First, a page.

showed that sweetness was high and negatively related to the total glucosinolate
content, which in turn coincided closely with bitter and pungent taste.
Hydroxycinnamic acids and flavonoids had a slight relationship with the sensory
traits evaluated in turnip tops. Therefore, it’s worth pointing out that flavonoids
kaempferol-3-O-(caffeoyl)sophoroside-7-O-glucoside and quercetin-3-O-
(caffeoyl)sophoroside-7-O-glucoside displayed correlations highest than R=0.60 for leaf
and stalk firmness (once again negatives) and for taste traits (acid, salty, bitter and
aftertaste persistence). The highest coefficient correlation was found between salty taste
and quercetin-3-O-(caffeoyl)sophoroside-7-O-glucoside (R=0.82). The highest
difference between turnip greens and turnip tops was found in the hydroxycinnamic
acids content. Turnip greens had 27 m g-1 of hydroxycinnamic acids concentration and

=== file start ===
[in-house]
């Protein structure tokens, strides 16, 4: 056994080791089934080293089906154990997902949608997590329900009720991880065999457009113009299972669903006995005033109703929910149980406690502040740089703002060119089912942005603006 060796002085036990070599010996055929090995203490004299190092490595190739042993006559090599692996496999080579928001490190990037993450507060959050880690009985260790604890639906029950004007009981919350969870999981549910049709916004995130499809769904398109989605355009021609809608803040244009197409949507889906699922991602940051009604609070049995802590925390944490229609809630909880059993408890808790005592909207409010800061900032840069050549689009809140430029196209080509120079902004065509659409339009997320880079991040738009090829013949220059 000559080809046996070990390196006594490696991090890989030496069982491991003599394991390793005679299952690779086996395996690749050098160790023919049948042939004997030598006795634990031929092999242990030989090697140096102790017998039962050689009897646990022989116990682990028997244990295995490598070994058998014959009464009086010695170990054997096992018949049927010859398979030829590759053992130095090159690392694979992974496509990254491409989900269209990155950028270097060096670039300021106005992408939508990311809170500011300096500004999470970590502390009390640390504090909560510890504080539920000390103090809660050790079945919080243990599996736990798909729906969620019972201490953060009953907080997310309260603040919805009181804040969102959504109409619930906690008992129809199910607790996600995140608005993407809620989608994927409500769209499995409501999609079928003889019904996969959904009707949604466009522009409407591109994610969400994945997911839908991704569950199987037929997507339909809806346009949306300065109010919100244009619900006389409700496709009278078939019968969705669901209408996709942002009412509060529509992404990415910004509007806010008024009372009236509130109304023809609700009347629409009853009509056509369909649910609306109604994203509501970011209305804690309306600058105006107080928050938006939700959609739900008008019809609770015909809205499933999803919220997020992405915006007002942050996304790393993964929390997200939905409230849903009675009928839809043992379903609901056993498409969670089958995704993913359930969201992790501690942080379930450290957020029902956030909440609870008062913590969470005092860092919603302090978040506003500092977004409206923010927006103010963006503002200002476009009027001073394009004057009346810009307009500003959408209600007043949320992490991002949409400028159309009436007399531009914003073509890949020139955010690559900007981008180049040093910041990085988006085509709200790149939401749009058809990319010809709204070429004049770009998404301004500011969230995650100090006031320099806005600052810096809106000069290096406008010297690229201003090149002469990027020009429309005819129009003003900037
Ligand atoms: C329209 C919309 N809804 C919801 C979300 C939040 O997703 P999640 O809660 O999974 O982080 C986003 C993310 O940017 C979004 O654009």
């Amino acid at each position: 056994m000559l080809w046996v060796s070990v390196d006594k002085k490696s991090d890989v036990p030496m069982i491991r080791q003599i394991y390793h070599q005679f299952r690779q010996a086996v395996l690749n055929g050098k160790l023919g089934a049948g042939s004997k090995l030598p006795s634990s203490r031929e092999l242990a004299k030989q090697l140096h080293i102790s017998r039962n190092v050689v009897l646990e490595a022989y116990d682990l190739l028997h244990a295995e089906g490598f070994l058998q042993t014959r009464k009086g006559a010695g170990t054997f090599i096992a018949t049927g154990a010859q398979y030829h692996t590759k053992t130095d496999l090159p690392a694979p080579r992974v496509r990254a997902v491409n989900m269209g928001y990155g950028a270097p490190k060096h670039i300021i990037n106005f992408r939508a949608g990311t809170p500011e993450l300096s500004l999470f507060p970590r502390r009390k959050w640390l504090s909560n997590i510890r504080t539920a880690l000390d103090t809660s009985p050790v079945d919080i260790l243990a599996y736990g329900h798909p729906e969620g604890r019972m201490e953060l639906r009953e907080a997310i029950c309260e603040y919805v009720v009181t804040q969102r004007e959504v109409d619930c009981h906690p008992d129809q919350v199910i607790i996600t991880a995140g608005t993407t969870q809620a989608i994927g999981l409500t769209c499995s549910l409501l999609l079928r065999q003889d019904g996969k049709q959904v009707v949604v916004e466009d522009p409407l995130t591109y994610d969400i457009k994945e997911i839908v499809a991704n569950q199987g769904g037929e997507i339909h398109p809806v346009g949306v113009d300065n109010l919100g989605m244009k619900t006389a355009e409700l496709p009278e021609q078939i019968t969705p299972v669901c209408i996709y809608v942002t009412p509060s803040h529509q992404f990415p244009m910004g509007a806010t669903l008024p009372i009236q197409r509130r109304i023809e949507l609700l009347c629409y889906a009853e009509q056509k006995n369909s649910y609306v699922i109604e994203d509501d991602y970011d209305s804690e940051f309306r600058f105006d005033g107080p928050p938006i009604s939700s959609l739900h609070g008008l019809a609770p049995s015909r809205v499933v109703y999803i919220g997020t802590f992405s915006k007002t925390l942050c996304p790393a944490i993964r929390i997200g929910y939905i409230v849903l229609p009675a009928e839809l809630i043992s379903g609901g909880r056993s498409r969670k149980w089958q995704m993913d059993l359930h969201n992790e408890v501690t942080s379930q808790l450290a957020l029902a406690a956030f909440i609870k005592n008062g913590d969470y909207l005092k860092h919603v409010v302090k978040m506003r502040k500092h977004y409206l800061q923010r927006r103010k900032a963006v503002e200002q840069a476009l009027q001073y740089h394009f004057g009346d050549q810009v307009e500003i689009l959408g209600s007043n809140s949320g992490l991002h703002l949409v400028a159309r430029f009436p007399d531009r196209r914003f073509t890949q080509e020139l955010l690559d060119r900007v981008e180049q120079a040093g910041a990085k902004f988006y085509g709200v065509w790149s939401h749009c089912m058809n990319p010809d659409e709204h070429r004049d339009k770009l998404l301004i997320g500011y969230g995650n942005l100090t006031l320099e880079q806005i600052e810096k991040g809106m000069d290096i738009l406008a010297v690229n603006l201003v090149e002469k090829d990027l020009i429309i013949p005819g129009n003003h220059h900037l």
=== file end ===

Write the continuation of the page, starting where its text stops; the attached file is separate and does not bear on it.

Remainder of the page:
turnip tops 19.3 m g-1, which can partially explain the less importance of this
compounds on the flavor of turnip tops.
As summary, indolic and aromatic glucosinolates seem to be more related to
traits indicative of texture while all glucosinolate types (indolic, aliphatic and aromatic)
seems to affect considerably flavor traits, mainly bitterness, acid taste and aftertaste.
Selection of sensorial traits
Simple correlation coefficients among all sensory traits were calculated to
determine which trait gives a better measure of sensorial value in turnip greens and turnip
tops (Table 7). Two attributes related to product appearance, i.e. aroma intensity and
leaf brightness and one trait related to preference, i.e. sharpness, were not correlated
with any other trait. Therefore, these traits have not been useful to describe the flavor
attributes of turnip tops and turnip greens but, depending on the consumer preferences
may play a main role in the evaluation of the products.